Instructional design for online professional development.
There are certain potentials and challenges inherent in any expressive medium. Take vinyl records, for instance. While you’ll find no substitute for their warmth, vinyl records also have a lower dynamic range and cannot match the convenience of iPods or smart phones.
But debating whether vinyl is better than digital (or vice versa) is really beside the point, because each technology has a unique set of affordances with different types of potentials and challenges.
Many of the debates surrounding online versus face-to-face instruction follow a similar pattern: Partisans of either persuasion advocate that their side is “better” rather than having a more nuanced discussion over how these things are fundamentally different.
Hoping to understand the unique advantages of online learning—particularly as they relate to professional development—I recently spoke with Liz Farmer, a Project Director with the Education Development Center and Ed Tech Leaders Online (ETLO). ETLO works with state departments of education, schools and school districts, and other educational organizations to help build capacity for implementing high-quality online professional development.
Liz helped me understand some of the ways online learning is different from face-to-face learning in a professional development setting.
Understand the “what.” Then the “how.”
When working with clients in the initial stages of a project, Liz says that many clients express their desire for ETLO to create a faithful, “one-to-one” reproduction of their popular in-person trainings.
That’s perhaps not an unreasonable request. After all, the client likely has considerable experience in their field and knows how to effectively deliver professional development in a face-to-face setting.
“But the client does not always know what it does not know,” Liz explains. That is, having conducting trainings in a face-to-face setting, the client may not be aware of all of the exciting online tools it has at its disposable, nor of the subtleties of online instruction that may stifle attempts to replicate face-to-face exercises.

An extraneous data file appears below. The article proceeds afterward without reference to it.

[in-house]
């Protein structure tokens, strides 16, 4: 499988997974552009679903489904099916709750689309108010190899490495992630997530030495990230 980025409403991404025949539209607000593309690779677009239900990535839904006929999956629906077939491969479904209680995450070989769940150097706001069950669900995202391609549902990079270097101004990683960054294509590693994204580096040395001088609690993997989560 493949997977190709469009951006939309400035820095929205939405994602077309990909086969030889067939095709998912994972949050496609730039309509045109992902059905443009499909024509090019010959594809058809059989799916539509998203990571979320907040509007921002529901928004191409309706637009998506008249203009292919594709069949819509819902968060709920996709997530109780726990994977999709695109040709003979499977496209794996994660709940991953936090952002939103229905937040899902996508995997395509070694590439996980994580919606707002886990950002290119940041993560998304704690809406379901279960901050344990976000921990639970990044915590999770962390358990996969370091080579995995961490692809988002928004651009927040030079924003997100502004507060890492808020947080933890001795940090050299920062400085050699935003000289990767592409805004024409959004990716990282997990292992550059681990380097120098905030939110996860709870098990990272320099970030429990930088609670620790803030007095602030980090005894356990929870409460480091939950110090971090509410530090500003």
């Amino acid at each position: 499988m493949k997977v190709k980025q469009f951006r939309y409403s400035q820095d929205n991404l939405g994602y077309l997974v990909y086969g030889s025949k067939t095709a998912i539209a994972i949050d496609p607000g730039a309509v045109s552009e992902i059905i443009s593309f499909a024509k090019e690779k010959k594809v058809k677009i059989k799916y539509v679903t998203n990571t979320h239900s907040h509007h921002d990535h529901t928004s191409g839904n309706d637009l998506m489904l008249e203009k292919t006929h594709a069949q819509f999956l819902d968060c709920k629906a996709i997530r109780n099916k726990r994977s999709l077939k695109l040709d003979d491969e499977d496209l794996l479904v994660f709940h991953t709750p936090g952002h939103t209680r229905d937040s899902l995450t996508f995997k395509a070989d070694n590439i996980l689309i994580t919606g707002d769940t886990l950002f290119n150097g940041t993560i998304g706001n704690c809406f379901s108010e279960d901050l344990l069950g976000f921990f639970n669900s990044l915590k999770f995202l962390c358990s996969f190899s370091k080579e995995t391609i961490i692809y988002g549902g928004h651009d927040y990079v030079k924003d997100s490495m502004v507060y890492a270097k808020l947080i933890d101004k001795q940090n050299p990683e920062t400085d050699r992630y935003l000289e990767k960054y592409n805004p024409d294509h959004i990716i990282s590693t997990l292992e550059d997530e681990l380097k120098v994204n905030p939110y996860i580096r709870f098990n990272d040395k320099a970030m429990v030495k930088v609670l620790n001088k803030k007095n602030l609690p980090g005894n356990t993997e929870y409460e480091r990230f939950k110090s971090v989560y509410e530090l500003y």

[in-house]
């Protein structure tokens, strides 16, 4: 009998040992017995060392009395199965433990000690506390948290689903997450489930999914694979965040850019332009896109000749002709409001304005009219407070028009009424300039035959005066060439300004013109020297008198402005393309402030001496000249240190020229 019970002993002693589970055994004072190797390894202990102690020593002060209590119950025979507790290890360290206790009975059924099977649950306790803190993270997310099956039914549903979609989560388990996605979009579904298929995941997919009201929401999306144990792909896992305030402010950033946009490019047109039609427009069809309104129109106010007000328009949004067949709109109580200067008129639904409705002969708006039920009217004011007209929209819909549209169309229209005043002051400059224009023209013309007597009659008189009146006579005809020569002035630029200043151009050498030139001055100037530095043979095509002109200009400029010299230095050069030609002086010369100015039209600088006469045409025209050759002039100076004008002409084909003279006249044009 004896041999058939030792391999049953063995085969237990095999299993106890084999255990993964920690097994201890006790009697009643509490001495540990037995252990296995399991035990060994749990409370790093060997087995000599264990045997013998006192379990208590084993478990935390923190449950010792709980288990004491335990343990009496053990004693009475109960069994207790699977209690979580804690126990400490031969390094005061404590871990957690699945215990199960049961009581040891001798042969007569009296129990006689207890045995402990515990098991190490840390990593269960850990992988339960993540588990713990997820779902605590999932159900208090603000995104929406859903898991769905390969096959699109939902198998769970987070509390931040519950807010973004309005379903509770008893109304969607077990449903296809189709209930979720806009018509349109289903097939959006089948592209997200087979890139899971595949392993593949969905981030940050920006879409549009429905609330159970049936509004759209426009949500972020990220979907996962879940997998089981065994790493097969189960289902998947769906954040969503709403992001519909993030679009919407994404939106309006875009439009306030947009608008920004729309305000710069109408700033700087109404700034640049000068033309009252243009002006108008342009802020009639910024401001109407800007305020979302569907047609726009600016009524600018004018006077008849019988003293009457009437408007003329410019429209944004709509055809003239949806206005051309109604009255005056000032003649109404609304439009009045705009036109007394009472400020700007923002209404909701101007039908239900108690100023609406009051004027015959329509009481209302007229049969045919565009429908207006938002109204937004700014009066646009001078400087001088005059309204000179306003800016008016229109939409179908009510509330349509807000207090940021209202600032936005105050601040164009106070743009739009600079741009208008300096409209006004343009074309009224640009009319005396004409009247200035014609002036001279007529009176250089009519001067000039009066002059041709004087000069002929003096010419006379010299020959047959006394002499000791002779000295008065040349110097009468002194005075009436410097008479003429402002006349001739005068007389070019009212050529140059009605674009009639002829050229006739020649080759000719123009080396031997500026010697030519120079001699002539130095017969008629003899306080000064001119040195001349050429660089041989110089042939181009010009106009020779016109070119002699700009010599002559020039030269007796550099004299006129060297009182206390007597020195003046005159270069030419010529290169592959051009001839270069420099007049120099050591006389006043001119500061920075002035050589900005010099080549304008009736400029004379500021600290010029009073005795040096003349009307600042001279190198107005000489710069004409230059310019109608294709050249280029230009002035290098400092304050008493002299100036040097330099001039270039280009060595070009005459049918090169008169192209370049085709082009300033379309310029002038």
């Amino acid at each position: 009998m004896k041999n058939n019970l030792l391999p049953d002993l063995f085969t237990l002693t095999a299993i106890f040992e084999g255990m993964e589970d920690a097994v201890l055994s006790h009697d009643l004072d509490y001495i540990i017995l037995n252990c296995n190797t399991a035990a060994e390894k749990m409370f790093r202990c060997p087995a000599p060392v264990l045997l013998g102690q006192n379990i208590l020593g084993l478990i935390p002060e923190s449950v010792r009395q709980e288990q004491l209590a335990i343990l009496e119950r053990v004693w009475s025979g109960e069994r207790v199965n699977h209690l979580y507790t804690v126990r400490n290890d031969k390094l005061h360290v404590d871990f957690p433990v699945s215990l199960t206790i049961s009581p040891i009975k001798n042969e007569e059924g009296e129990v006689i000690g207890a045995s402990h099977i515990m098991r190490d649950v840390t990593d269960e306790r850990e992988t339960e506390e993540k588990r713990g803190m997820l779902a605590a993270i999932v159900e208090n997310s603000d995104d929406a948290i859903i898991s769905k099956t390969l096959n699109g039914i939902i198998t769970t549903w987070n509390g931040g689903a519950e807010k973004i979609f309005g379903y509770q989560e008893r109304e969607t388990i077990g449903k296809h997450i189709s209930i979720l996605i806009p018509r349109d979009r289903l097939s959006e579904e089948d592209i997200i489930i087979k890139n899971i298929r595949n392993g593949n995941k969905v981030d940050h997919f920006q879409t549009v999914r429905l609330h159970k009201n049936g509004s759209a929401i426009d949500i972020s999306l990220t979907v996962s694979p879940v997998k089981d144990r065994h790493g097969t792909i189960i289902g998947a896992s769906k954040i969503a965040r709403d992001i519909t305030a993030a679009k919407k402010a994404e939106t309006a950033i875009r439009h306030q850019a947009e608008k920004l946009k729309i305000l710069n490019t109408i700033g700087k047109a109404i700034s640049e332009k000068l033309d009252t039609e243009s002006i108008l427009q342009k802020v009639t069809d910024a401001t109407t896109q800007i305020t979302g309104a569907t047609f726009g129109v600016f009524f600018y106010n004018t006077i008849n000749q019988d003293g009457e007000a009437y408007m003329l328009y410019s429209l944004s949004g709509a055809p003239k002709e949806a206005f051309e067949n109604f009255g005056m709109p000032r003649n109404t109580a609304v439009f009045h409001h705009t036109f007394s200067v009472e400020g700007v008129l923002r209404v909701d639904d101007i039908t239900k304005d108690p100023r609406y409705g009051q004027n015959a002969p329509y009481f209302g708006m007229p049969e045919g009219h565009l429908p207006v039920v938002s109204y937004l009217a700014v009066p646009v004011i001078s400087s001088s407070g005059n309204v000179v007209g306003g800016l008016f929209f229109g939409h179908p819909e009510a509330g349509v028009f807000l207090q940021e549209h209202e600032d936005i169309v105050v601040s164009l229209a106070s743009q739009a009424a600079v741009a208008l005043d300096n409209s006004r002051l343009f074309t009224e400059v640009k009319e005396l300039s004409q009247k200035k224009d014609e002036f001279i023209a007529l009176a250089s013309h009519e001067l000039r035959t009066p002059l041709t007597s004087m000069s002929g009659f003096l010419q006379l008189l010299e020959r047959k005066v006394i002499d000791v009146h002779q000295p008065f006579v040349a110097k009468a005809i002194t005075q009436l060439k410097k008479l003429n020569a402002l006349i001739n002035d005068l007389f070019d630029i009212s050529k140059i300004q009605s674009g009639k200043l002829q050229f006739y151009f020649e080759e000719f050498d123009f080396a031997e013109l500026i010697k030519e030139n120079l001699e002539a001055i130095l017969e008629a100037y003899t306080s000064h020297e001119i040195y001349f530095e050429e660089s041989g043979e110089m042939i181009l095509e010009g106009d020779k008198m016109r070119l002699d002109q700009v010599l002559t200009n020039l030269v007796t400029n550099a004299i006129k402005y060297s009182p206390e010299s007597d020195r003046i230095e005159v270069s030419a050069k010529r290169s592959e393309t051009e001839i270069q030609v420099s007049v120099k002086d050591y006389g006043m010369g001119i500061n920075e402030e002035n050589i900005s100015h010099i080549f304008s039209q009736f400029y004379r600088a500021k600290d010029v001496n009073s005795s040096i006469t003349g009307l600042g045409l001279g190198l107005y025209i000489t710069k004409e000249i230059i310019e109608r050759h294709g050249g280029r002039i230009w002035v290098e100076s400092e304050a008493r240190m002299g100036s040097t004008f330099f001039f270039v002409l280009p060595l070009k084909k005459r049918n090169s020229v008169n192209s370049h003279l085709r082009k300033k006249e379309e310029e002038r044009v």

So rather than working from a client’s bevy of face-to-face lesson plans, Liz instead urges the client to first express what it is they seek to teach or convey to their trainees. From this vantage point, any number of online tools and technologies can be used to achieve the desired end.
“It really is more art than science,” Liz says.
Recognize that potential abounds online—and that might be a challenge.
After Liz has helped a client understand the many potentials of online professional development, Liz explains that another challenge often arises: informing a client as to what’s possible given the client’s unique parameters.
“The real work that happens is around negotiating the scope,” Liz says. ETLO clients “sometimes need support in understanding how much work it actually takes to do various things – for example, creating multimedia from scratch, or designing a custom web site.”
Because many of ETLO’s client projects are grant-funded, some clients come to ETLO with fairly fixed budgets and timeframes. And while ETLO possesses the skills and know-how to leverage a wide range of digital tools, some instructional choices may be more feasible than others.
So to ensure that ETLO staff and ETLO clients are on the same page, Liz says that she and her team write detailed specifications for proposals submitted to the client. Not only do the specifications give ETLO’s clients a sense of how much work is involved in producing online training materials, but they also provide a written document from which ETLO staff and ETLO clients can plan for future iterations of a project.
Learn how the role of facilitator is changing.
From the perspective of the trainee, online professional development changes everything: when the training commences, where the training occurs, and the manner in which the training is received.
In addition to the trainee, Liz reminds us that online professional development is also changing the role of the facilitator.
“In online professional development, the facilitator becomes much more central in the process of learning,” Liz says. One unique advantage is that, compared to face-to-face instruction, facilitators in asynchronous online settings need not immediately reply to students’ questions, but instead, can conduct additional research or identify new resources of use to the student and class.
This provides for a great deal of flexibility and customization not generally possible in face-to-face trainings. Whereas as a good question might lead to an “I don’t know” or “I’ll get back to you” in face-to-face settings, facilitators can play a more proactive role in online settings.
Given the sharp rise in online learning, one need not look very hard to find its fervent supporters and detractors. But rather than attempting to answer whether online learning is better or worse than its face-to-face counterparts, we ought to look instead at the unique potential of online learning.